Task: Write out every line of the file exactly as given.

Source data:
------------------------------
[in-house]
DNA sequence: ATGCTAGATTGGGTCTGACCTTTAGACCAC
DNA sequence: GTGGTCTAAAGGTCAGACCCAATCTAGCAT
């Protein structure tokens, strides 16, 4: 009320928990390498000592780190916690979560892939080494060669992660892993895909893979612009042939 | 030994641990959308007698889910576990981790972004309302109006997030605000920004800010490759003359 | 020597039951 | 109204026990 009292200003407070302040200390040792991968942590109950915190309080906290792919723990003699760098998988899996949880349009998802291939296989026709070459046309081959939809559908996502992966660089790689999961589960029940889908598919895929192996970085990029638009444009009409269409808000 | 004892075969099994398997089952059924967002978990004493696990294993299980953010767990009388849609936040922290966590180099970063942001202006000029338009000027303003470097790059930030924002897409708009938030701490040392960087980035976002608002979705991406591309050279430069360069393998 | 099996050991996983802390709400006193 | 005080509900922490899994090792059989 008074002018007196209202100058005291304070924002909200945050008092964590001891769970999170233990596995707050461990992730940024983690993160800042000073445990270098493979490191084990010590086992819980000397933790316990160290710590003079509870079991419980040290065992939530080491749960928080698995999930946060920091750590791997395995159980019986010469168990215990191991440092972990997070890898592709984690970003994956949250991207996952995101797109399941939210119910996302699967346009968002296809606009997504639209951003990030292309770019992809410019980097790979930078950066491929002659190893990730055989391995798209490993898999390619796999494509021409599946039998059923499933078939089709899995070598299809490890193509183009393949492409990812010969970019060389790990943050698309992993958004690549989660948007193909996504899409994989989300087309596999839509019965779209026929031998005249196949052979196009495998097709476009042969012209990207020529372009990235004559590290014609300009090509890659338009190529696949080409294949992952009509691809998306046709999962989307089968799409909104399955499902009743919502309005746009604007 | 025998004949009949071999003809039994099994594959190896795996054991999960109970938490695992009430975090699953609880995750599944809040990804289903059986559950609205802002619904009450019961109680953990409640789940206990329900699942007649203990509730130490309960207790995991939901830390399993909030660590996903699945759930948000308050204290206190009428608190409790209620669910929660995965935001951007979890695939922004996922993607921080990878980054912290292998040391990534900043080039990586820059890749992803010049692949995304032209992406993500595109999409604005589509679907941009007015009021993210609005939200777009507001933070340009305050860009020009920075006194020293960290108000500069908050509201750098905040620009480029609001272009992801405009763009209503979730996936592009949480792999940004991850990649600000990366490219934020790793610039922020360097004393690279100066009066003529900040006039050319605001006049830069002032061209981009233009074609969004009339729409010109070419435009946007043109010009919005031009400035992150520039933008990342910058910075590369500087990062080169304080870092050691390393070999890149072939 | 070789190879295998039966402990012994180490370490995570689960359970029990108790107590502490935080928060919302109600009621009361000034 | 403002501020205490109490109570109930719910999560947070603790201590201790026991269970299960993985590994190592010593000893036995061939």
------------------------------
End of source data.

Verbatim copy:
[in-house]
DNA sequence: ATGCTAGATTGGGTCTGACCTTTAGACCAC
DNA sequence: GTGGTCTAAAGGTCAGACCCAATCTAGCAT
């Protein structure tokens, strides 16, 4: 009320928990390498000592780190916690979560892939080494060669992660892993895909893979612009042939 | 030994641990959308007698889910576990981790972004309302109006997030605000920004800010490759003359 | 020597039951 | 109204026990 009292200003407070302040200390040792991968942590109950915190309080906290792919723990003699760098998988899996949880349009998802291939296989026709070459046309081959939809559908996502992966660089790689999961589960029940889908598919895929192996970085990029638009444009009409269409808000 | 004892075969099994398997089952059924967002978990004493696990294993299980953010767990009388849609936040922290966590180099970063942001202006000029338009000027303003470097790059930030924002897409708009938030701490040392960087980035976002608002979705991406591309050279430069360069393998 | 099996050991996983802390709400006193 | 005080509900922490899994090792059989 008074002018007196209202100058005291304070924002909200945050008092964590001891769970999170233990596995707050461990992730940024983690993160800042000073445990270098493979490191084990010590086992819980000397933790316990160290710590003079509870079991419980040290065992939530080491749960928080698995999930946060920091750590791997395995159980019986010469168990215990191991440092972990997070890898592709984690970003994956949250991207996952995101797109399941939210119910996302699967346009968002296809606009997504639209951003990030292309770019992809410019980097790979930078950066491929002659190893990730055989391995798209490993898999390619796999494509021409599946039998059923499933078939089709899995070598299809490890193509183009393949492409990812010969970019060389790990943050698309992993958004690549989660948007193909996504899409994989989300087309596999839509019965779209026929031998005249196949052979196009495998097709476009042969012209990207020529372009990235004559590290014609300009090509890659338009190529696949080409294949992952009509691809998306046709999962989307089968799409909104399955499902009743919502309005746009604007 | 025998004949009949071999003809039994099994594959190896795996054991999960109970938490695992009430975090699953609880995750599944809040990804289903059986559950609205802002619904009450019961109680953990409640789940206990329900699942007649203990509730130490309960207790995991939901830390399993909030660590996903699945759930948000308050204290206190009428608190409790209620669910929660995965935001951007979890695939922004996922993607921080990878980054912290292998040391990534900043080039990586820059890749992803010049692949995304032209992406993500595109999409604005589509679907941009007015009021993210609005939200777009507001933070340009305050860009020009920075006194020293960290108000500069908050509201750098905040620009480029609001272009992801405009763009209503979730996936592009949480792999940004991850990649600000990366490219934020790793610039922020360097004393690279100066009066003529900040006039050319605001006049830069002032061209981009233009074609969004009339729409010109070419435009946007043109010009919005031009400035992150520039933008990342910058910075590369500087990062080169304080870092050691390393070999890149072939 | 070789190879295998039966402990012994180490370490995570689960359970029990108790107590502490935080928060919302109600009621009361000034 | 403002501020205490109490109570109930719910999560947070603790201590201790026991269970299960993985590994190592010593000893036995061939």